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Autoimmun Rev. 2006 Mar;5(3):195-201. Epub 2005 Jul 26.

Accelerated atherosclerosis, immune response and autoimmune rheumatic diseases.

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Hospital de Especialidades Centro M├ędico la Raza, IMSS, Mexico.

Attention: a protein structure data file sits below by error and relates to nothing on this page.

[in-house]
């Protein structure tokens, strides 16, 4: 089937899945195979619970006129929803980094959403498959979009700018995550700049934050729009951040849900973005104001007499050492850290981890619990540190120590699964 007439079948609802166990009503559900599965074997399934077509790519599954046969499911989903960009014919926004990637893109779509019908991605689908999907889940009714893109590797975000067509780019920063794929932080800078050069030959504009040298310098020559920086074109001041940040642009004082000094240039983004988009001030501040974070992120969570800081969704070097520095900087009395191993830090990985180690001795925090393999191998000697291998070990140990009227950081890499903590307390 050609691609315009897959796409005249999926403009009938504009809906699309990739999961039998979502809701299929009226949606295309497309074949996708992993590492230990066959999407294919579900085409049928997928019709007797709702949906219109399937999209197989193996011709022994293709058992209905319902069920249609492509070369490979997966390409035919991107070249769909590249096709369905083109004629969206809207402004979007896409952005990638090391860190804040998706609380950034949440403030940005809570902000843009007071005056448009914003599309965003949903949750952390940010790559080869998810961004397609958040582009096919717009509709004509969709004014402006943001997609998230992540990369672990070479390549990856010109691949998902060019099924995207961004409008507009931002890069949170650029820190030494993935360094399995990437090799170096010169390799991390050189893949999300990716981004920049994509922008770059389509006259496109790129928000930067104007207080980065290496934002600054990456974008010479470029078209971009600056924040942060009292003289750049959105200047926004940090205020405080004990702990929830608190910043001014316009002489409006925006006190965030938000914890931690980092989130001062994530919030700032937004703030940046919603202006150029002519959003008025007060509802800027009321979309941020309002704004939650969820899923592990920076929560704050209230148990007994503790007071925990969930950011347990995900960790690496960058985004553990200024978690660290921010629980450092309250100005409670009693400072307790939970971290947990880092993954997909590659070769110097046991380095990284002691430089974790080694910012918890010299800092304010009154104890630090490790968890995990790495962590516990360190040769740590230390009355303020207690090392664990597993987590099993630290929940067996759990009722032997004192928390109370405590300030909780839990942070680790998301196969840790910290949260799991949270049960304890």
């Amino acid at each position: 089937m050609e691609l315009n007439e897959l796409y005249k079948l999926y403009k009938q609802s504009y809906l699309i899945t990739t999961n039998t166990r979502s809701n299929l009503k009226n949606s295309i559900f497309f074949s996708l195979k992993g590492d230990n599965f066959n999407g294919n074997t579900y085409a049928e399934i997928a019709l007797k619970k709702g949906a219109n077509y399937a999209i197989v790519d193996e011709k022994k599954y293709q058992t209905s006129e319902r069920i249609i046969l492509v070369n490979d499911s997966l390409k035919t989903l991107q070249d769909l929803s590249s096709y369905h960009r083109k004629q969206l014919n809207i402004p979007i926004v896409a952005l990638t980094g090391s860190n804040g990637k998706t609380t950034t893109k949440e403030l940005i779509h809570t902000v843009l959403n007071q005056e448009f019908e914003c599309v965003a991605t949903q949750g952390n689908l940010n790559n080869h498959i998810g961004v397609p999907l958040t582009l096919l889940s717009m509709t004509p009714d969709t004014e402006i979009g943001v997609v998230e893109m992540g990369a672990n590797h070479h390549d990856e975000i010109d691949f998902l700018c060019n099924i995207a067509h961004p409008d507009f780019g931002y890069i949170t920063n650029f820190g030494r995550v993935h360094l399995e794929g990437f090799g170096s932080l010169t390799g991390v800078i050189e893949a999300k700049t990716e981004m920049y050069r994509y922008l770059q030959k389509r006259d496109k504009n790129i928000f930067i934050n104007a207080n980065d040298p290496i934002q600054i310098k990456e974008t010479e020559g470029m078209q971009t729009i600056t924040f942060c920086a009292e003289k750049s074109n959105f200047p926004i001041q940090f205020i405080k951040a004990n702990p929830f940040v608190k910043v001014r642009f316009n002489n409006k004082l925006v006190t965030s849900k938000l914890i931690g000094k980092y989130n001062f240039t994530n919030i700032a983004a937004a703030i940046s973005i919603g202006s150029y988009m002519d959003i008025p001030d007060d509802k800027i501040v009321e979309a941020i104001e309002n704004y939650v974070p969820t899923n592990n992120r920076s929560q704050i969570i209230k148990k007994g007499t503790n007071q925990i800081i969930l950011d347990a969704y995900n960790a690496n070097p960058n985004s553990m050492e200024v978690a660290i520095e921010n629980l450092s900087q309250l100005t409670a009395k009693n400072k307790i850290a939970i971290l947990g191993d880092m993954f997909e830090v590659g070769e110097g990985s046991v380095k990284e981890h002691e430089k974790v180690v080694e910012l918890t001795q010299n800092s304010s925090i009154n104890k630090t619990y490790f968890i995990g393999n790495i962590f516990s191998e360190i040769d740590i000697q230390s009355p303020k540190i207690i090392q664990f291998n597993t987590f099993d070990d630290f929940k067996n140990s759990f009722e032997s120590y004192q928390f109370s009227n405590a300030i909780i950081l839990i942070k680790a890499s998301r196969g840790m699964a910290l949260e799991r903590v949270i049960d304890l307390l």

Atherosclerosis (AT) is a chronic autoimmune inflammatory disease, characterized by lipoproteins metabolism alteration leading to formation of pro-inflammatory and pro-oxidative lipids and immune response. Identification of macrophages, T cells, pro-inflammatory cytokines, adhesion cell molecules in atherosclerotic lesions support the hypothesis that innate and adaptive immune response participate in the atherogenesis mechanism. Multiple factors such as inflammatory, infectious and immune system, among others participate in this process. The principal antigens identified in atherogenesis are: oxidized LDL (oxLDL), HSPs and beta2GPI. During LDL oxidation, multiple neoantigens are formed (anti-EO). These antibodies seem to be protective. Systemic lupus erythematosus (SLE) and antiphospholipid syndrome (APS) have accelerated AT. The association of both diseases with AT suggests a common pathogenic mechanism. SLE and atherosclerosis are immune-complex mediated diseases. Participation of complement activation, and CD40, CD40 ligand interactions have been demonstrated in AT and SLE. AT may be the initial presentation or the consequence of primary antiphospholipid syndrome. The similarities between AT, SLE, and APS and the identification of protective antibodies offer opportunities for new immunomodulation treatment strategies.

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